Stroke patients display tell-tale mental signs of looming condition up to 10 YEARS before they are taken ill, study claims
- Dutch experts examined data on 14,712 people who were followed for 30 years
- Each volunteer sat a series of mental and physical tests and a forensic interview
- Performance of future stroke patients began to worsen ten years prior to event
People display tell-tale signs of a looming stroke up to ten years before it happens, a study reveals.
They experience a more rapid mental decline and decreased ability to perform every day tasks, such as banking and cooking.
Spotting these early signals may allow patients to reduce their risk by adopting a healthier lifestyle or trialing new medication.
An ischemic stroke – which accounts for 80 per cent of strokes – occurs when there is a blockage in a blood vessel that prevents blood from reaching part of the brain (stock)
Researchers from Erasmus MC University, Rotterdam, examined data on 14,712 people who were tracked for up to 28 years.
Each sat a series of mental and physical tests and a forensic interview at the start of study and every few years throughout.
This included tests of memory, verbal fluency, reaction times and an assessment of their ability to wash, cook, clean and manage their finances.
During the study period, 1,662 participants suffered a first stroke, at an average age of 80.
Analysis revealed their performance in the tests began to diverge from those who did not suffer a stroke up to ten years prior to the event.
Differences in their ability to perform basic and advanced daily tasks emerged two to three years before the stroke.
Women, people with fewer academic qualifications, and those with a gene associated with Alzheimer’s disease appeared at greatest risk.
The performance of stroke victims continued to fall more rapidly after the event.
Dr Alis Heshmatollah said: ‘Our findings demonstrated that future stroke patients start to deviate from stroke-free controls up to 10 years before the acute event, suggesting that individuals with cognitive and functional decline are at a higher risk of stroke and are possible candidates for prevention trials.’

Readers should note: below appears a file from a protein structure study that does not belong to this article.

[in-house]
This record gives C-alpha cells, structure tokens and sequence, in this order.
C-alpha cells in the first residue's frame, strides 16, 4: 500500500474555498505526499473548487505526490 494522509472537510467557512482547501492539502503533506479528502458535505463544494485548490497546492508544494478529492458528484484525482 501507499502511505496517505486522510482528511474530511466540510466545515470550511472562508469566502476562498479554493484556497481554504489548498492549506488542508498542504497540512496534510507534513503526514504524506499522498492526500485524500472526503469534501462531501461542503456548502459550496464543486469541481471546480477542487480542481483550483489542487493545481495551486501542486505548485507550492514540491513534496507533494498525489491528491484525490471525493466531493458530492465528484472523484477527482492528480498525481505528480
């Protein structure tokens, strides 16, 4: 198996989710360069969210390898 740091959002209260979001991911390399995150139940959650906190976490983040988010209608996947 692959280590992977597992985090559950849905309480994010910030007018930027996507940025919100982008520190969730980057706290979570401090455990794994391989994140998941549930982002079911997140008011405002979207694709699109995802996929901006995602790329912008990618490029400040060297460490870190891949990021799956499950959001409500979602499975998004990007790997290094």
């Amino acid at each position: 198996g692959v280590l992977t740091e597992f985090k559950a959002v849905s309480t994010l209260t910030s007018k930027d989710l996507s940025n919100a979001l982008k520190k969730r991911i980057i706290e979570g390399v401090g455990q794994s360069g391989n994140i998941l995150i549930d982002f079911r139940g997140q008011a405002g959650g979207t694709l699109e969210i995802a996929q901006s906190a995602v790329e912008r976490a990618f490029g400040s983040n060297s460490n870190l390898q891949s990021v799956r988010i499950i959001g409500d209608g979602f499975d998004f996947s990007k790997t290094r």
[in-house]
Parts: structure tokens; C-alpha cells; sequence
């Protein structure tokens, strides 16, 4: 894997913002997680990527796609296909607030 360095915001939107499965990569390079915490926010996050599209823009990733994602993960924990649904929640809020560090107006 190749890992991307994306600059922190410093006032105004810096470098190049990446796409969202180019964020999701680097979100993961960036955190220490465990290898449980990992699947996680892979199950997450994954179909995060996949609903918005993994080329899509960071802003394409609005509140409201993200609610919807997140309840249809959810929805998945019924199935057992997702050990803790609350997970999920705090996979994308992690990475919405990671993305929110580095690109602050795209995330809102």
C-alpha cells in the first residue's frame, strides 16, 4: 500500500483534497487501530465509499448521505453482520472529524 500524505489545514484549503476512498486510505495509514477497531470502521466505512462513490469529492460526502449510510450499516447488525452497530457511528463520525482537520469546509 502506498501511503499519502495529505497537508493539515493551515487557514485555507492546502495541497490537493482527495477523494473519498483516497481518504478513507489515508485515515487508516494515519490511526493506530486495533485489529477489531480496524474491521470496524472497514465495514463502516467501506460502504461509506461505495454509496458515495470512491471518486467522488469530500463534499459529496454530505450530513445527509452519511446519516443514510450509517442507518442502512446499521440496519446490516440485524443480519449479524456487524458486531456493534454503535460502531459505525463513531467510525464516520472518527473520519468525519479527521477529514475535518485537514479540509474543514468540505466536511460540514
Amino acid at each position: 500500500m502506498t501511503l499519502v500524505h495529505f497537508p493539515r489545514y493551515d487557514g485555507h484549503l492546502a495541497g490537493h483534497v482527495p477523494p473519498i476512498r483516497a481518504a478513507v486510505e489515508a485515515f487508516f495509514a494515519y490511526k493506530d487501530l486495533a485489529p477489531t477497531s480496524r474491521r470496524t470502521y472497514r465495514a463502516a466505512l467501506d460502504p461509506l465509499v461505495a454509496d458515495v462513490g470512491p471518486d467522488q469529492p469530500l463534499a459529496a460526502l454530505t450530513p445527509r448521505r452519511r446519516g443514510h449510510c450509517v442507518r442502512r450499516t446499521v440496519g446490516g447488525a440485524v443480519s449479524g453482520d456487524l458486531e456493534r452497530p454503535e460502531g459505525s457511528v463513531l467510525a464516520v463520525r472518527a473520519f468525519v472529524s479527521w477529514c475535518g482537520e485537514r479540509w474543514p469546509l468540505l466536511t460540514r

Dr Heshmatollah said the findings suggest harmful physical changes are taking place in the brain years in advance.
She added: ‘The accelerated decline in cognition and daily functioning before stroke suggests that individuals with future stroke suffer from accumulating intracerebral damage years before the acute event, such as cerebral small vessel disease, neurodegeneration, and inflammation’.
Around 100,000 people in the UK suffer a stroke each year and there are 1.2million survivors nationwide.
The study, published in the Journal of Neurology Neurosurgery & Psychiatry, did not examine differences in the type of stroke, nor their severity.
THE CAUSES OF STROKE
There are two major kinds of stroke:
1. ISCHEMIC STROKE
An ischemic stroke – which accounts for 80 per cent of strokes – occurs when there is a blockage in a blood vessel that prevents blood from reaching part of the brain.
2. HEMORRHAGIC STROKE
The more rare, a hemorrhagic stroke, occurs when a blood vessel bursts, flooding part of the brain with too much blood while depriving other areas of adequate blood supply.
It can be the result of an AVM, or arteriovenous malformation (an abnormal cluster of blood vessels), in the brain.
Thirty percent of subarachnoid hemorrhage sufferers die before reaching the hospital. A further 25 per cent die within 24 hours. And 40 per cent of survivors die within a week.
Age, high blood pressure, smoking, obesity, sedentary lifestyle, diabetes, atrial fibrillation, family history, and history of a previous stroke or TIA (a mini stroke) are all risk factors for having a stroke.
SYMPTOMS OF A STROKE
- Sudden numbness or weakness of the face, arm or leg, especially on one side of the body
- Sudden confusion, trouble speaking or understanding
- Sudden trouble seeing or blurred vision in one or both eyes
- Sudden trouble walking, dizziness, loss of balance or coordination
- Sudden severe headache with no known cause
Of the roughly three out of four people who survive a stroke, many will have life-long disabilities.
This includes difficulty walking, communicating, eating, and completing everyday tasks or chores.
Both are potentially fatal, and patients require surgery or a drug called tPA (tissue plasminogen activator) within three hours to save them.